2 Corinthians 5.18
All this is from God, who through Christ reconciled us to himself and gave us the ministry of reconciliation
“Forgiveness flounders because I exclude the enemy from the community of humans even as I exclude myself from the community of sinners.” — Miroslav Volf
Yesterday we examined harrowing acts of restoration following the Rwandan Genocide. On the other side of the same continent, and also in 1994, a recently freed political prisoner took the presidential office in South Africa.
Of the moment when Mandela was released from 27 years of imprisonment and forced labor Ghanna’s President, John Dramani Mahama writes for the New York Times;
The world was spellbound. We wondered what we would do if we were in his shoes. We all waited for an indescribable rage, a call for retribution that any reasonable mind would have understood…
Yet, the man insisted on forgiveness. “To go to prison because of your convictions,” he said, “and be prepared to suffer for what you believe in, is something worthwhile. It is an achievement for a man to do his duty on earth irrespective of the consequences.”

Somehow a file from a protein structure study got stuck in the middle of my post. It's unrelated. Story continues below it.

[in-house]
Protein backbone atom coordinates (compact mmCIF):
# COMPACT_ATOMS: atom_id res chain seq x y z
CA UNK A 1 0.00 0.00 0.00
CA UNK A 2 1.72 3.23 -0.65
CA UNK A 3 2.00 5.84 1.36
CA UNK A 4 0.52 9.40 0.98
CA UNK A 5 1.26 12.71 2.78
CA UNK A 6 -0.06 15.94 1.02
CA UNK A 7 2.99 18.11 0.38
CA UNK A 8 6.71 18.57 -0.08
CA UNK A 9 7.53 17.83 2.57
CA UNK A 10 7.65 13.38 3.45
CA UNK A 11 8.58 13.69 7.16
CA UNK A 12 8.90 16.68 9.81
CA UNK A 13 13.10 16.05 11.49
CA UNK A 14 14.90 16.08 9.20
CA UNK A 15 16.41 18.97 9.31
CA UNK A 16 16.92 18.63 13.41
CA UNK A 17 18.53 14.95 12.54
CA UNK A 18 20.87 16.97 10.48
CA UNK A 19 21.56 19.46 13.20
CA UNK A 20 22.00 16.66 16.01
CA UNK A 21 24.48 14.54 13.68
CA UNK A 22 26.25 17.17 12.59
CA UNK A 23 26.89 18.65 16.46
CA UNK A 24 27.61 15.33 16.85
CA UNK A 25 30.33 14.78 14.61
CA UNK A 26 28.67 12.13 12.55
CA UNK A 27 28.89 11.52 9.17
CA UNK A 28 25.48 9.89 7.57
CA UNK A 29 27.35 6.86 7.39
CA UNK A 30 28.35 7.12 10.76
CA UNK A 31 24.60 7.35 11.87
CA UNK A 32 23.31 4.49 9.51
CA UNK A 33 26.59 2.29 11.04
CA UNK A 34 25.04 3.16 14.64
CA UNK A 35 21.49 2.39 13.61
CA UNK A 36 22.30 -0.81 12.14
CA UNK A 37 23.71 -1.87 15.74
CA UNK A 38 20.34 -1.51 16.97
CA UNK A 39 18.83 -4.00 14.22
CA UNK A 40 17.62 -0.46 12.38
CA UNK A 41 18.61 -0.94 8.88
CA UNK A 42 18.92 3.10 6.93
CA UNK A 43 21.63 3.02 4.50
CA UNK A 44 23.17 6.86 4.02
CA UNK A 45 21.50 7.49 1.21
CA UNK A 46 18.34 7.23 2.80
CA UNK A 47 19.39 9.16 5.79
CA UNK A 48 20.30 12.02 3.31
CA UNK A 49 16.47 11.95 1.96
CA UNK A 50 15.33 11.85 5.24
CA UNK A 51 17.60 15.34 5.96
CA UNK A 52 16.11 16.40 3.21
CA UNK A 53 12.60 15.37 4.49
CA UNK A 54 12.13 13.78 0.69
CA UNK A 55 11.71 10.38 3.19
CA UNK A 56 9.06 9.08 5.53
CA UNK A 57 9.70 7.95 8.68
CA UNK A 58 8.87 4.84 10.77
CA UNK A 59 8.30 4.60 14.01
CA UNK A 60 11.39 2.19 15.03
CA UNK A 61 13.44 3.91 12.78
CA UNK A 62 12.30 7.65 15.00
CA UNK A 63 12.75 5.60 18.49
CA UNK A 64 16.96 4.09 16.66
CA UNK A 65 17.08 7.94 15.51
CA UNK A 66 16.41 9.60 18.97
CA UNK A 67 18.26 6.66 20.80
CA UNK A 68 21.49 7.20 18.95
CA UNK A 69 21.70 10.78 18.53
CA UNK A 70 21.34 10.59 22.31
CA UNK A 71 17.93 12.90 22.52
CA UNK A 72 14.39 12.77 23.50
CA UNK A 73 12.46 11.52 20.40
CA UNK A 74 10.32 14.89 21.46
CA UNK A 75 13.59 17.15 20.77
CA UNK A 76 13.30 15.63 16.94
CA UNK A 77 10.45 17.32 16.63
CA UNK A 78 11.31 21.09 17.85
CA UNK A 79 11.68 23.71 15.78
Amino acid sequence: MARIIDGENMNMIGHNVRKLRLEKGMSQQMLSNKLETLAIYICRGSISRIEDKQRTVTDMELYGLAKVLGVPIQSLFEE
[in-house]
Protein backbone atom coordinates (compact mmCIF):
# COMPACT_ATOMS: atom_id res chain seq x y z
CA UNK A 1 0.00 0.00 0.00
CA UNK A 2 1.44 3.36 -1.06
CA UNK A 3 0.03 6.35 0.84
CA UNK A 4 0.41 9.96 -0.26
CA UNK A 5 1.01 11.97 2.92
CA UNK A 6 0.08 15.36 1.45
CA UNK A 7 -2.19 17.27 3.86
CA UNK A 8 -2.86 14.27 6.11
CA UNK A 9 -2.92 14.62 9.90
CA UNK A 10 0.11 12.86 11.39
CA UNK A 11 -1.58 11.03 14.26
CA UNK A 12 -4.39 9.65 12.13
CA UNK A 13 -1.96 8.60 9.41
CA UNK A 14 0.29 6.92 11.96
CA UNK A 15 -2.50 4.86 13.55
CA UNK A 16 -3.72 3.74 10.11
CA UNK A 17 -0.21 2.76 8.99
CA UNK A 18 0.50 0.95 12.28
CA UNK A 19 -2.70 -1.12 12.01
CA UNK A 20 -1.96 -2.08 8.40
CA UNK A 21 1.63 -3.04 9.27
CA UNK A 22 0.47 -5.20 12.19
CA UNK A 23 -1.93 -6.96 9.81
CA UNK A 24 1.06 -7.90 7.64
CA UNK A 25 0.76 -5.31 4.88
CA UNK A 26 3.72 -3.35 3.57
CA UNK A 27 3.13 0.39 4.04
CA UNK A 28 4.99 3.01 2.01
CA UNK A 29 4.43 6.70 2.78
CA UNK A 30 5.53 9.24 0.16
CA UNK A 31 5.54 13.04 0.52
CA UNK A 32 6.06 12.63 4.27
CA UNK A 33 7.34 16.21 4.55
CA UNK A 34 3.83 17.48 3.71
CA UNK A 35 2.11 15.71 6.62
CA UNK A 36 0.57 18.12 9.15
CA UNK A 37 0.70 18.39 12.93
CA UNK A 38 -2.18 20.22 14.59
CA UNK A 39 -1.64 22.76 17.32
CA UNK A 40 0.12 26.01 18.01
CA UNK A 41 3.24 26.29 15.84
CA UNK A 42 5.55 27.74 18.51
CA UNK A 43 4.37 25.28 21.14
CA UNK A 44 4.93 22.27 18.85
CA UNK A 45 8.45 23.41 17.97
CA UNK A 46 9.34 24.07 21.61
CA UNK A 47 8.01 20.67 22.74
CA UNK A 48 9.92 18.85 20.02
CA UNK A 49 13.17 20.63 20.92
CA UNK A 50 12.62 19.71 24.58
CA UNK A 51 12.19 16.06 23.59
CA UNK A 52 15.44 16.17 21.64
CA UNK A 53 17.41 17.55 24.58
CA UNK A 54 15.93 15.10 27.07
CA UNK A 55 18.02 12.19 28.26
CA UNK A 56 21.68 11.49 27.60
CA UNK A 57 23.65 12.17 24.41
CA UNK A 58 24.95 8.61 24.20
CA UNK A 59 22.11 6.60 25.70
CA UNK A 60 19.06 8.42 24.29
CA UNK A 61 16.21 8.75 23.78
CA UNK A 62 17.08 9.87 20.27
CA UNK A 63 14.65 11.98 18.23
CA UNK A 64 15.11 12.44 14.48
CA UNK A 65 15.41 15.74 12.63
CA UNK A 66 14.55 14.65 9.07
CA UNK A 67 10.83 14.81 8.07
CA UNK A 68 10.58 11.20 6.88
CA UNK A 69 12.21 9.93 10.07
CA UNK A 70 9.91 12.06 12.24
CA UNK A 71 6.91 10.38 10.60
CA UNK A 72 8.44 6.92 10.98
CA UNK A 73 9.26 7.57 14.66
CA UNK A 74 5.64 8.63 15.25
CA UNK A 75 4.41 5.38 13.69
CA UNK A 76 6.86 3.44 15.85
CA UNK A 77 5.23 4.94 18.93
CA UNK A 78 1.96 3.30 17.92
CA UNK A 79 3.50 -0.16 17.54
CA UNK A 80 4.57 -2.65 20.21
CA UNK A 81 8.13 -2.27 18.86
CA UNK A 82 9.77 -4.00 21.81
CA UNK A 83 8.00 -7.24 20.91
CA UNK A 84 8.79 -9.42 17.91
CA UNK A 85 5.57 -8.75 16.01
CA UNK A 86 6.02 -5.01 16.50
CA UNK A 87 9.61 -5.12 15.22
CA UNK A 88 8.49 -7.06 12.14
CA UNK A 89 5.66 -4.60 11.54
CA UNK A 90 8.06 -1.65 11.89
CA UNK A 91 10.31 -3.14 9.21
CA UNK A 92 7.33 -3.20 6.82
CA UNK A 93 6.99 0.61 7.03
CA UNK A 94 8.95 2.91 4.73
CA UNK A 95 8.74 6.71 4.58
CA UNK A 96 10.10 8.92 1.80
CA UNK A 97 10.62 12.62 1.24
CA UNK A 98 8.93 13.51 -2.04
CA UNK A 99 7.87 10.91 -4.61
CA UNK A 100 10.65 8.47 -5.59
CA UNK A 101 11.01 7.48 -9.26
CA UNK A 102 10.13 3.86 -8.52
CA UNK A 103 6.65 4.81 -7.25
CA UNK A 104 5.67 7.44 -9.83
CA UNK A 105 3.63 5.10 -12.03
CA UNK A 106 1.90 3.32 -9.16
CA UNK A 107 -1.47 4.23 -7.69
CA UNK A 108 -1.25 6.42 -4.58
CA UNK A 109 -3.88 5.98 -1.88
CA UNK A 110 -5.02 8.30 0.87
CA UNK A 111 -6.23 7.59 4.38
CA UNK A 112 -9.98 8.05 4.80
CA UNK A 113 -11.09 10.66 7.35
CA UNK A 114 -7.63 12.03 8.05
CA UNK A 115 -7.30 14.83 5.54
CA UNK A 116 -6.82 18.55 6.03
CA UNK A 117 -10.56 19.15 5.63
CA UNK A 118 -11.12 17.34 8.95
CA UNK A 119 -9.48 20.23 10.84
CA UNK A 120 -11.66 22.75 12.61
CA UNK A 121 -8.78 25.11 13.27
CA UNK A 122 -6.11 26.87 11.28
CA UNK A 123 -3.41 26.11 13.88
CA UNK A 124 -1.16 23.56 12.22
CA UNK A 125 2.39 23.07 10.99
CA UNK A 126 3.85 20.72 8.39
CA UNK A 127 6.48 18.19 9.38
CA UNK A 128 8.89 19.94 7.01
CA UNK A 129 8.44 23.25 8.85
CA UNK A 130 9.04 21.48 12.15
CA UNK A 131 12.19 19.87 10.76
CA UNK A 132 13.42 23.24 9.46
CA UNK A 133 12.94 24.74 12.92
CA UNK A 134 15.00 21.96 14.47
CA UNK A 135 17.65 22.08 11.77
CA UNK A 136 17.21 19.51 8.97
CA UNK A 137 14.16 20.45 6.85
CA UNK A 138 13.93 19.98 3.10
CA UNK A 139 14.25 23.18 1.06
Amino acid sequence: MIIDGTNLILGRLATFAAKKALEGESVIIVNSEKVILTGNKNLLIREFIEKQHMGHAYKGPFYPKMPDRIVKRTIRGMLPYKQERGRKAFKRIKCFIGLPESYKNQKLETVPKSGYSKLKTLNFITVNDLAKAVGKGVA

Mandela’s life illustrates the reality that when we have been hurt there is a debt which must be paid. We can either force the perpetrator pay, or we can forgive. Mandela’s presidency, and his legacy of dismantling structured racism in South Africa, were the results of his decision to forgive — the decision to absorb the debt.
When someone really wrongs you, there’s always a loss. You’ve lost reputation, or you’ve lost some opportunity you didn’t have and you never will get again. There’s a real debt. It’s not a monetary debt, but there’s a debt. You feel it, and you feel the person owes you. You feel the person is liable to you, but what are you going to do? — Timothy Keller
Moralism demands we forgive. The gospel goes farther. Jesus not only teaches about forgiveness, he offers up his life and blood of as payment for our own debts, as well as those we incur as the result of others’ sins. As I’ve written before, forgiveness is less about mustering up an emotion and more about extending the forgiveness God has already offered.
The weight of this reality did not escape Paul, who saw forgiveness as a foundational task in evangelism. “In Christ God was reconciling the world to himself, not counting their trespasses against them, and entrusting to us the message of reconciliation. Therefore, we are ambassadors for Christ — God is making his appeal through us.”